Tuesday, September 28, 2010

The Night Shift: Selling the flick schtick

The Night Shift is the production diary of Fighting Owl Film's new independent supernatural-adventure-comedy of the same name currently in "post" in Mobile, AL. Over the course of the next several weeks and months, you'll get an insider's peek at what it's like for filmmakers to craft a new entry of paranormal pop culture from Erin Lilley, a producer and actress on the film.

Selling the new flick schtick

We have got to sell this thing. I keep thinking, "Wouldn't it be nice if we had someone whose sole job was to find distribution for this blasted movie?" Then I realize, "Oh, wait. That's me."

Well, it's not my sole job. I do have my day job as a voiceover artist, and my weekend job as a church singer, but when I'm not at either of those places, my mission - whether I choose to accept it or not - is to sell this movie. Anybody care to tell me how?

Now, mind you, the film's still being edited. The score is still being written, the special effects haven't been added, the sound is still rough ... in other words, it's not done, yet. I have a sizzle reel, and hope to have a rough cut soon. Until then, I'm doing prep work. I know I've mentioned a couple times I've been putting together press kits. I thought I might fill you in on what's going into those kits, in case any of you are thinking of getting into DIY indie filmmaking.

For starters, we're using very thick, expensive-looking folders. Thomas and I looked into getting embossed folders, and realized quickly that that wasn't going to happen. Four bucks per folder is a bit excessive.

Instead, we took a trip to the craft store and bought an embosser, ink and powder, then had a stamp made with the film's logo. I'm embossing the black folders myself, with a raised silver logo, and they look amazing.

The kit, itself, is just a lot of paperwork. First off, there's a cover letter, addressed to either whomever requested the information, or in the case of cold solicitations, the head of acquisitions. It explains who we are, a little about the movie, and what we would like to do with the film (sell it!).

Behind the cover letter is a synopsis of the movie. That's pretty much the blurb that you'd see on the back of a DVD cover. Next, are the specs (what it was shot on, running time, etc.), then a list of principal cast and crew. There, we have headshots and short bios for each person (much like the ones in theatre programs), to give the interested party a little insight into our backgrounds and experience.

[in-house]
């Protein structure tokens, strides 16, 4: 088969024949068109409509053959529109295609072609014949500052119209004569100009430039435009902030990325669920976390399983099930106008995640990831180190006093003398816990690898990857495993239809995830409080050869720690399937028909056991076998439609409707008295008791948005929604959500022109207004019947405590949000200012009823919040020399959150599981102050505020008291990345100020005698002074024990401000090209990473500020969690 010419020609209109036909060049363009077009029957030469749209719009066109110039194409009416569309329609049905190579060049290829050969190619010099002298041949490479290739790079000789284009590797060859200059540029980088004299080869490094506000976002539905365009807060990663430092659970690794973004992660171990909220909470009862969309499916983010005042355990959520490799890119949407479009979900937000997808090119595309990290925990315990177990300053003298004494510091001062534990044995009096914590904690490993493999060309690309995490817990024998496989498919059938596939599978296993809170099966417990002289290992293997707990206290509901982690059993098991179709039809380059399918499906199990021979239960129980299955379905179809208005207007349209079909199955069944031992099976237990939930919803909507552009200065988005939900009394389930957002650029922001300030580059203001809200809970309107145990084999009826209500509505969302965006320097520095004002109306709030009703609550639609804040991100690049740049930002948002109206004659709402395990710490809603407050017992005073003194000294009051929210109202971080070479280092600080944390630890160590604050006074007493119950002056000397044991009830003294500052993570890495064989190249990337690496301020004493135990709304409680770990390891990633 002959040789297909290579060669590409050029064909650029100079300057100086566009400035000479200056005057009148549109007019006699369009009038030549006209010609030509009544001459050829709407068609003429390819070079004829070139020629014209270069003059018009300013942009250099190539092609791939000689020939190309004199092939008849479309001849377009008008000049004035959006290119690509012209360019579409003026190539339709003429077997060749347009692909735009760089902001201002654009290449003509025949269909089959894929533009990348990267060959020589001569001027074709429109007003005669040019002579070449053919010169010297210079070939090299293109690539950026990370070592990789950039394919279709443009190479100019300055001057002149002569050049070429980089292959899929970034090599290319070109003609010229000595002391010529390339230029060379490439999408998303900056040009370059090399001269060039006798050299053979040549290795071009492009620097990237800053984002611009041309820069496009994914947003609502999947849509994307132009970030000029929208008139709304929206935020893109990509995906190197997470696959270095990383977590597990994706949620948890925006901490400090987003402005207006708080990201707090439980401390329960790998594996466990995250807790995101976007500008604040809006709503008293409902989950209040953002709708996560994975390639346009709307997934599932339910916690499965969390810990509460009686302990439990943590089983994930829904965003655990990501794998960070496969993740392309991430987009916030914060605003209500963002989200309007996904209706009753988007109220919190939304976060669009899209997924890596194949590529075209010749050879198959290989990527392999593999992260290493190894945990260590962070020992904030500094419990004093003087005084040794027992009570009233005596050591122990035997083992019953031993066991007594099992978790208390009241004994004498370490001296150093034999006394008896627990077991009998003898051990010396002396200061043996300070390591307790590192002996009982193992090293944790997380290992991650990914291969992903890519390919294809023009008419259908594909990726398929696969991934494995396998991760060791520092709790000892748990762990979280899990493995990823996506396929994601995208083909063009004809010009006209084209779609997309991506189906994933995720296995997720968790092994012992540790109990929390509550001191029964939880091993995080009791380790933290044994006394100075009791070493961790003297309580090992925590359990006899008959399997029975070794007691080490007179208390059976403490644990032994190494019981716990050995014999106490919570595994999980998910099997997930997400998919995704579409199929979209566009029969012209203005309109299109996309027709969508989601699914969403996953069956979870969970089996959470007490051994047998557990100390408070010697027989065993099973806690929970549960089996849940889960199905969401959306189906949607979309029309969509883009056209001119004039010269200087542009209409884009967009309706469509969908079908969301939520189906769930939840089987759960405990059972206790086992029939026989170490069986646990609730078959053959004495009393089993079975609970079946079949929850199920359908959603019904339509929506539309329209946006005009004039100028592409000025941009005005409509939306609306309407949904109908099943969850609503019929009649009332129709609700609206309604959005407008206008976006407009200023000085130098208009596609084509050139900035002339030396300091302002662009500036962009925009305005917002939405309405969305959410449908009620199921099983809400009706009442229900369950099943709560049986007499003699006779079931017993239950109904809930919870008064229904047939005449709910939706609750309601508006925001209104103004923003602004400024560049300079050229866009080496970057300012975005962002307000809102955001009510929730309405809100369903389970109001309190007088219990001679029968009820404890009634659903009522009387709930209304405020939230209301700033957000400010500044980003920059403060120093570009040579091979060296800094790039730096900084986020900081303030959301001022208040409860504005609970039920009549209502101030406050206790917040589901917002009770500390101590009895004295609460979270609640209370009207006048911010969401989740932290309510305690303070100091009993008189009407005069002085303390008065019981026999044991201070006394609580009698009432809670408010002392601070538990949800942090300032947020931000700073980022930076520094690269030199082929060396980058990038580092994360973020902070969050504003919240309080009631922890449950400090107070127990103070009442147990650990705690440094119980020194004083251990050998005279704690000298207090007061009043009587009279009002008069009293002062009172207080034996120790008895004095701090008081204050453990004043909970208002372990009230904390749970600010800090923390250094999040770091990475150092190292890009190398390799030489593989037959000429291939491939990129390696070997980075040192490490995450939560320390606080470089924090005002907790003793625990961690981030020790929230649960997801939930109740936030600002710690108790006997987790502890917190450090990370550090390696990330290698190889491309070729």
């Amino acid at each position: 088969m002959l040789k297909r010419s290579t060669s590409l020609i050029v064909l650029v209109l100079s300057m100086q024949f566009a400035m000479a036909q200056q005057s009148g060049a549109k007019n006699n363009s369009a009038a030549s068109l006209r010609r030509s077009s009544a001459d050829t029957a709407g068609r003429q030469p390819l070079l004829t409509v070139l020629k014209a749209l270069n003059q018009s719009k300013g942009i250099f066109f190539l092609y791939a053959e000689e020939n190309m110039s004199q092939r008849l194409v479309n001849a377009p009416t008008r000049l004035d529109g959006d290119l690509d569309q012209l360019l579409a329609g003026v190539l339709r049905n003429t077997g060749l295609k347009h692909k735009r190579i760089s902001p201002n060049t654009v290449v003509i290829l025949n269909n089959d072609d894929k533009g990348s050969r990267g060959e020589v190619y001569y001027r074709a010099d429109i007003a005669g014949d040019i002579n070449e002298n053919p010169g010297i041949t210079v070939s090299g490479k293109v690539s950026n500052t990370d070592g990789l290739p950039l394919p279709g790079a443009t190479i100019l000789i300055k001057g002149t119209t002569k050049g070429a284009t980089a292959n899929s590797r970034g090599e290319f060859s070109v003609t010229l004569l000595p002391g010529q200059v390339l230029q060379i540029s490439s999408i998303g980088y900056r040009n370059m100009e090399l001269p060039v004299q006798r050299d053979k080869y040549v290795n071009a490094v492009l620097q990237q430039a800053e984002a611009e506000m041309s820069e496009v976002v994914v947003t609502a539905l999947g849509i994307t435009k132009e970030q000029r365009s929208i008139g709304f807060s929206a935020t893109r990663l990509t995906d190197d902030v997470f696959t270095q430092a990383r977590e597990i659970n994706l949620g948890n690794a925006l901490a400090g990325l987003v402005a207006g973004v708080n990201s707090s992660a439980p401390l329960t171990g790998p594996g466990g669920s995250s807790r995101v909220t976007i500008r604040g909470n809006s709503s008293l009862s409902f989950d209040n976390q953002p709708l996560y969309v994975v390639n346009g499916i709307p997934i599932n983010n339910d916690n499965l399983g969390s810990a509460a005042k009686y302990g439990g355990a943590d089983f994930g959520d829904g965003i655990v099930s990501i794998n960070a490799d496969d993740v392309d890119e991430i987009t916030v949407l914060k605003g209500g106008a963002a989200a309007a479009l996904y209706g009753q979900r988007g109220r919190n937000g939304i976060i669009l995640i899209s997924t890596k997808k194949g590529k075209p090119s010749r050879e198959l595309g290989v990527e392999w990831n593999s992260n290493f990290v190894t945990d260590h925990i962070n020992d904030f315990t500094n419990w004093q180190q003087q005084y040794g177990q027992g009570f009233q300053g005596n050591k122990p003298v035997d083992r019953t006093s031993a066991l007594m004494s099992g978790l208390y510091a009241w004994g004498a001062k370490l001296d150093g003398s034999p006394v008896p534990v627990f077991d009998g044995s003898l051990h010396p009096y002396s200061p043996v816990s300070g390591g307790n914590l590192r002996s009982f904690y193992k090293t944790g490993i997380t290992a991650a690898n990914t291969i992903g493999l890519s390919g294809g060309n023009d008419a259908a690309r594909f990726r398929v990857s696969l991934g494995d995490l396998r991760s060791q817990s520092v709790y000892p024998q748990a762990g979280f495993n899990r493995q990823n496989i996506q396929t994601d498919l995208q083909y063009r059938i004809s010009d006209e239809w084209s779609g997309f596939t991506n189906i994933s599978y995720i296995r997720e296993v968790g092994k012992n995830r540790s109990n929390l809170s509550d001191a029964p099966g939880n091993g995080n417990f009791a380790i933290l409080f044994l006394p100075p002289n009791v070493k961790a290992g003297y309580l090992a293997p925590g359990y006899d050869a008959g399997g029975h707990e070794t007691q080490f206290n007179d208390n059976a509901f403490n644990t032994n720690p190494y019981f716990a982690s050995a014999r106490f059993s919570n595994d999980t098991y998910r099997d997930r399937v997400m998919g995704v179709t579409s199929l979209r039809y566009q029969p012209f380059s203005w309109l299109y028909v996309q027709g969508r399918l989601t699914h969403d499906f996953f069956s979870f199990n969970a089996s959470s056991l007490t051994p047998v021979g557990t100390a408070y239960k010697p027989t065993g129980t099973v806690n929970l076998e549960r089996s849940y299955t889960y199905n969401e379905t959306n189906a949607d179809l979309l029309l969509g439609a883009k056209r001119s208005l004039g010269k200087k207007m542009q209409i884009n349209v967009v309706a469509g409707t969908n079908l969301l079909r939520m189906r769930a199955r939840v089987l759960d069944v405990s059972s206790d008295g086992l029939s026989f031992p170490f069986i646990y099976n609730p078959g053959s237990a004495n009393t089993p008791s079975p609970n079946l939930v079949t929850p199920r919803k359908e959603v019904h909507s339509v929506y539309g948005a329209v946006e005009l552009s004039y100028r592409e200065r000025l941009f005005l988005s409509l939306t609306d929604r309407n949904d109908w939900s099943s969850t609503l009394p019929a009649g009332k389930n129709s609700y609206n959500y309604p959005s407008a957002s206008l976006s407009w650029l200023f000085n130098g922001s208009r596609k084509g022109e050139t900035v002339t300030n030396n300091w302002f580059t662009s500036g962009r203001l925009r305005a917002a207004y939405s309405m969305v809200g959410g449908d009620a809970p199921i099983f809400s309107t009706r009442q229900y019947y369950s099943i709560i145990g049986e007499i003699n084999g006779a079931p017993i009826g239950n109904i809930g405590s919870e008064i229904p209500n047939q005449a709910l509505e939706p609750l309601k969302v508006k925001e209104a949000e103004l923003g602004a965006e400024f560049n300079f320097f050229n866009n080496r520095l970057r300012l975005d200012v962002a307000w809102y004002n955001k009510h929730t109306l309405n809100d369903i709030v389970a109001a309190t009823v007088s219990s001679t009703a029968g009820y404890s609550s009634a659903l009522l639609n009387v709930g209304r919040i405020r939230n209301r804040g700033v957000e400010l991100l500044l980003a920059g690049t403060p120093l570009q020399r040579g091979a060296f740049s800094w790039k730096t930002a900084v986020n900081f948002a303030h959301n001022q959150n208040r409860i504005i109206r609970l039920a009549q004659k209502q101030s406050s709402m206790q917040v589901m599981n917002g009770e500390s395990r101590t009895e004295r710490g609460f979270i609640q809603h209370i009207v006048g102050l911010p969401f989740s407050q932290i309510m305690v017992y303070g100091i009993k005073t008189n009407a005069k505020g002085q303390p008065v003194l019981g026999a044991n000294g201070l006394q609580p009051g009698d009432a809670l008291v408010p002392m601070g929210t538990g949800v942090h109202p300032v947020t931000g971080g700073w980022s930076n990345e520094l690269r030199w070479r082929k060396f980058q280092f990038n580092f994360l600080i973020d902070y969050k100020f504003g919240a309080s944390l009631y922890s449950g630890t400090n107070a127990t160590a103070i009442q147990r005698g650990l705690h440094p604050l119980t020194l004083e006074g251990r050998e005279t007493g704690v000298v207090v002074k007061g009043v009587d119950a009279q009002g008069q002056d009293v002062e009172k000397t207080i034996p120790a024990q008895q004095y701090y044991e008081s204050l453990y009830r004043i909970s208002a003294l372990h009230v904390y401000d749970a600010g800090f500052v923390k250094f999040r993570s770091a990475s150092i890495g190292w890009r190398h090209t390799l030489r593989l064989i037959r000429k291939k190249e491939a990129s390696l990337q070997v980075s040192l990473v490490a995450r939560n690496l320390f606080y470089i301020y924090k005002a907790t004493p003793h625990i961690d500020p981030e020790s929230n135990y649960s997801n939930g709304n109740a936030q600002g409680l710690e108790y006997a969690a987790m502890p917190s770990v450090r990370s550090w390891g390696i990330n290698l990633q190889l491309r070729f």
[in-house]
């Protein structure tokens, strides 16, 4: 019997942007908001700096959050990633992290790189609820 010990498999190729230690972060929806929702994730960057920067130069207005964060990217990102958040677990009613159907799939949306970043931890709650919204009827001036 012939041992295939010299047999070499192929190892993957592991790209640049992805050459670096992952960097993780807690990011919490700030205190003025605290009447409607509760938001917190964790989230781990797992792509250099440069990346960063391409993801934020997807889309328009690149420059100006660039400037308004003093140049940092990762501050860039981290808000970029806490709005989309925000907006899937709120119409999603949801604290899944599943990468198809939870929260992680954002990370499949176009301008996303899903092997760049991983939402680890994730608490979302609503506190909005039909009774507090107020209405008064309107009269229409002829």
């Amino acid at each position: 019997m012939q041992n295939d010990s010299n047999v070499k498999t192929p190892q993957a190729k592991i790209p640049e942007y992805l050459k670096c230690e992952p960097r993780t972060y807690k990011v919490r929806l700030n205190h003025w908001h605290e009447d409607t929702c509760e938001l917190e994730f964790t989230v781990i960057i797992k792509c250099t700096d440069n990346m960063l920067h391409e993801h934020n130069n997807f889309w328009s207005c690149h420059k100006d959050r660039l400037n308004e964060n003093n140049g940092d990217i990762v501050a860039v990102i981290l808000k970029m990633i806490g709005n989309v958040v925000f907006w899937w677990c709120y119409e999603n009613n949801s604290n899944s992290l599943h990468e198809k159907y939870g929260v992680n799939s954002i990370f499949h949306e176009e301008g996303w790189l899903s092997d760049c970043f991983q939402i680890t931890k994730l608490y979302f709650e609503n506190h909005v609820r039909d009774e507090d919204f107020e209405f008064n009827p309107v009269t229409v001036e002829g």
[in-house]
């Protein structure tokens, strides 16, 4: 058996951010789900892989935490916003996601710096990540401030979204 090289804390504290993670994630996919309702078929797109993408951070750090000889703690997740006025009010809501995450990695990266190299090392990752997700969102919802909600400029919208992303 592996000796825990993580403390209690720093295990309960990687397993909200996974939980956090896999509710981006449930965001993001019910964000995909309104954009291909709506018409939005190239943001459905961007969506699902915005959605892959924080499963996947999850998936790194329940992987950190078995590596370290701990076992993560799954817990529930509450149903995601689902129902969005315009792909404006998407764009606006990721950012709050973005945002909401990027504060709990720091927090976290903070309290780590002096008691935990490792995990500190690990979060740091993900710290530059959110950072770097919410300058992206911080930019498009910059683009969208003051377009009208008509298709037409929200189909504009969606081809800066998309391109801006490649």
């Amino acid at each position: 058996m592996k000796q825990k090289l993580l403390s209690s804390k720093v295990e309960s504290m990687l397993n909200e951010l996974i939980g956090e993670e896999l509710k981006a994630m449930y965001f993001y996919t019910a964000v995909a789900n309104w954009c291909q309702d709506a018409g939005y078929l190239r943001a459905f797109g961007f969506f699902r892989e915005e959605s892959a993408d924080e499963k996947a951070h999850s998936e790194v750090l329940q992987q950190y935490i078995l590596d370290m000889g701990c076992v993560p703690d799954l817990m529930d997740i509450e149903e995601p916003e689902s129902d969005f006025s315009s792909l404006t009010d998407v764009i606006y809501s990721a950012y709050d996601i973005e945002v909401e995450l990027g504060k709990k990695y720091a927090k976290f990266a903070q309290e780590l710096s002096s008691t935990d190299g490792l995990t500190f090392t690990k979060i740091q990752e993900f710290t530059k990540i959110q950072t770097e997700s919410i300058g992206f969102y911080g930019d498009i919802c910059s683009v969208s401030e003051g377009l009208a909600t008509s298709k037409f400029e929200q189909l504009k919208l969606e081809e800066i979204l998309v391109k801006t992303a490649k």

The next page is a sampling of reviews for the short film, festivals where it's screened, and a list of all the online and print media that have covered the making of the feature. Yes, we have kept up with all of it. It's that kind of support that shows that people want to see this movie, and you have no idea how much we appreciate that you do.

Finally, we have a few script excerpts, though those might be nixed once we have a rough cut of the feature to include in the kits. All of this, along with a DVD of the sizzle reel (or rough cut, eventually) and some carefully selected production photos, goes into the folder. Then, as sort of the icing on the cake, we're enclosing a postcard copy of the poster.

Currently, I'm spending my down time with a highlighter and a copy of The Filmmaker's Guide to Distribution: Hollywood Distribution Directory 2010. It's only the size of War and Peace. I wonder if Thomas will let me hire my little brother as an intern? He's 12; it's about time he earned his keep. Oh well, wish me luck!

In the meantime, you can follow The Night Shift at www.thenightshiftmovie.com. You can check out the poster, trailer, cast and crew, and some fun downloads. Heck, if you like, you can even be our friend on Facebook and Twitter (@NightShiftMovie), where you can follow more of the progress of the movie.